Missing Al Jazeera Reporter Dorothy Parvaz Is Freed

Her fiancé, Todd Barker, told The Canadian Press news agency that she had called him “out of the blue” as she cleared customs after flying into Doha from Iran on Wednesday and had told him she was “treated very well, she was interrogated, but she’s fine.”

“When you don’t hear from someone you love for 19 days,” he was quoted as saying, “you don’t know if they are dead, don’t know if they are alive, you don’t know if they are being tortured.”

News of her release emerged a day after Tehran said it was pursuing unspecified information about Ms. Parvaz. It was not clear what considerations had prompted her release, and Iranian officials made no immediate comment on the development.

But IRNA, an official Iranian news agency, said in a separate dispatch on Wednesday that an Iranian envoy had delivered a message from President Mahmoud Ahmadinejad to the Qatari ruler, Sheik Hamad bin Khalifa al-Thani, seeking closer ties with the Doha government.

Ms. Parvaz disappeared upon arrival in Syria last month on an assignment to cover antigovernment protests. Her whereabouts remained unknown until Syrian officials acknowledged a week ago that they had sent her to Iran because, they said, she had traveled to Syria on an expired Iranian passport.

On Tuesday, Iran said Iranian-born Ms. Parvaz, 39, who holds American, Canadian and Iranian citizenship, had committed “several offenses,” including traveling without a valid passport. Iranian passport-holders may enter Syria without a visa, The Associated Press reported, but American and Canadian nationals do require visas. Iran does not recognize multiple nationalities for its citizens, The A.P. said.

Syria and Iran routinely restrict access by journalists and few foreign reporters have been allowed to travel openly to Syria since an uprising began in March.

Up until Wednesday, Ms. Parvaz had had no known communication with her employer, friends or family.

On its English-language Web site on Wednesday, Al Jazeera quoted its own spokesman as saying Ms. Parvaz “has been in contact with her family and we are with her now to find out more about her ordeal over the last 18 days.”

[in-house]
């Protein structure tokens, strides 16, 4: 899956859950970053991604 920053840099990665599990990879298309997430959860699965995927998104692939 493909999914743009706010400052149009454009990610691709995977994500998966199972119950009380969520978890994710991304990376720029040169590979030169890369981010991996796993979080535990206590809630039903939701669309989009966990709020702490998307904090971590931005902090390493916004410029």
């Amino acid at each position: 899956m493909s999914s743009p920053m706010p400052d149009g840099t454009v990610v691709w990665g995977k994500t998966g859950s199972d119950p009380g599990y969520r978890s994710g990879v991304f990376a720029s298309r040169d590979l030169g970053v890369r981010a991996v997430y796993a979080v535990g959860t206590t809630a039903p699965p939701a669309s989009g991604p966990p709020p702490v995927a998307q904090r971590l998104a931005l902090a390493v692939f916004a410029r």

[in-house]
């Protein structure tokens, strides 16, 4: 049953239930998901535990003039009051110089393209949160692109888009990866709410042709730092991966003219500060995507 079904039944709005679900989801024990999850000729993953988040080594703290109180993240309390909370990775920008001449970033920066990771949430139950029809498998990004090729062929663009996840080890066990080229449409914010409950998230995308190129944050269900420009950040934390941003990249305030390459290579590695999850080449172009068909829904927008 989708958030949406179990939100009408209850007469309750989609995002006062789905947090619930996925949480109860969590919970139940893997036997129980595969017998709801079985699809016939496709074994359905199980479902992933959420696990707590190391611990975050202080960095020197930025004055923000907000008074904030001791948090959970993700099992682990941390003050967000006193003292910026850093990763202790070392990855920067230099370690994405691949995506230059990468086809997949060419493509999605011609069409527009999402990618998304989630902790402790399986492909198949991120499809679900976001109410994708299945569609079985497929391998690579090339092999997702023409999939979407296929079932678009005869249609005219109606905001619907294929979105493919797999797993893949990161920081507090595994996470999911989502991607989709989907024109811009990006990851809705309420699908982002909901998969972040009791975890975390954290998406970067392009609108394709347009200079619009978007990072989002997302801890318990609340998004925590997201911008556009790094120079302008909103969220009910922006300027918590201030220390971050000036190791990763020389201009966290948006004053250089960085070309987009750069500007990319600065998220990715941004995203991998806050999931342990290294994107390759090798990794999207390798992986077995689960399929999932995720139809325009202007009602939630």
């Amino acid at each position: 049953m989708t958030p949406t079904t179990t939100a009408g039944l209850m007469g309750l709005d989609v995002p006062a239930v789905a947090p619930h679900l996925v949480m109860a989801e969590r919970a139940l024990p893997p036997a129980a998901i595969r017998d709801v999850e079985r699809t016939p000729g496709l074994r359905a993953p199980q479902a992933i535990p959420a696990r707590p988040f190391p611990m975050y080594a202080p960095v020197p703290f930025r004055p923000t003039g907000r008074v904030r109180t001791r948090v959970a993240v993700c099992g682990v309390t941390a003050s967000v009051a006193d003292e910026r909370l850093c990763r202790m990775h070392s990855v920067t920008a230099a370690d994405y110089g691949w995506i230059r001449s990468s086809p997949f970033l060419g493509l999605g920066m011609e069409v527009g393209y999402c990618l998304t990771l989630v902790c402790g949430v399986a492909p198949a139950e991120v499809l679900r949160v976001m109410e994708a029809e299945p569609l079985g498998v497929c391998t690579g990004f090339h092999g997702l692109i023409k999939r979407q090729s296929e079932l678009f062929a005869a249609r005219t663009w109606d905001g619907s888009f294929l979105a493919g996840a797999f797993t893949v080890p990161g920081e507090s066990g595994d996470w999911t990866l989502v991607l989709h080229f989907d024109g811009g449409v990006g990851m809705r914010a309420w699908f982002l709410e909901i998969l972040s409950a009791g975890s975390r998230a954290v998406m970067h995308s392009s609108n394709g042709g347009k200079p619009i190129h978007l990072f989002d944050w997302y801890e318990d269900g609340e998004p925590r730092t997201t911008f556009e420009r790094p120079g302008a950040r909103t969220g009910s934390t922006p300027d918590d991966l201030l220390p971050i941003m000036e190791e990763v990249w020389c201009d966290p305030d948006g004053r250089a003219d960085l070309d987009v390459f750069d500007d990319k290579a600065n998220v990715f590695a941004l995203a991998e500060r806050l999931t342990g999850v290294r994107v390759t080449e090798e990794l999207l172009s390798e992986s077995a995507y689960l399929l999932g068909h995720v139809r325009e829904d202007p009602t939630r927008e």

Before her release, Mr. Barker, a lawyer working in Luxembourg, said Ms. Parvaz had not contacted her family since she was sent to Iran, and that he assumed she had been detained.

“In other cases involving journalists detained in Iran, the journalist has been allowed to speak with family relatively quickly after being detained,” Mr. Barker said. “I urge Iranian officials to allow Dorothy to contact her family.”

On Tuesday, the Iranian Foreign Ministry spokesman, Ramin Mehmanparast, had offered no detail on Ms. Parvaz’s precise whereabouts. He also did not say whether Ms. Parvaz had even been detained. But he called her case “important.”

At a Tehran news conference, which was reported by Iran’s state-run press, Mr. Mehmanparast called on journalists to “avoid problems” by following the rules. The authorities in Iran and Syria, close political allies, have little tolerance for antigovernment protests in their own countries and both restrict outside press coverage.

Al Jazeera had said earlier that Ms. Parvaz appears to have been in Iranian custody since May 1, when Syria deported her. But the news organization, which is based in Qatar, said it had received no official word on her location or condition from Iranian authorities despite repeated requests. Iran’s foreign minister, Ali Akbar Salehi, said on Saturday that he had “no information” regarding Ms. Parvaz, according to IRNA.

Iran had at least 34 reporters in custody at the end of last year, more than any other country besides China, according most recent available numbers from the Committee to Protect Journalists, a press advocacy group.

Al Jazeera said Ms. Parvaz was an experienced journalist who joined the broadcaster in 2010. “She graduated from the University of British Columbia, completed a masters degree in Arizona and held journalism fellowships at both Harvard and Cambridge,” the broadcaster said. “She previously worked as a columnist and feature writer for the Seattle Post-Intelligencer.”

Alan Cowell reported from London and J. David Goodman from New York.

Article source: http://feeds.nytimes.com/click.phdo?i=4e2770c7e211c70a6df24ba10bb81798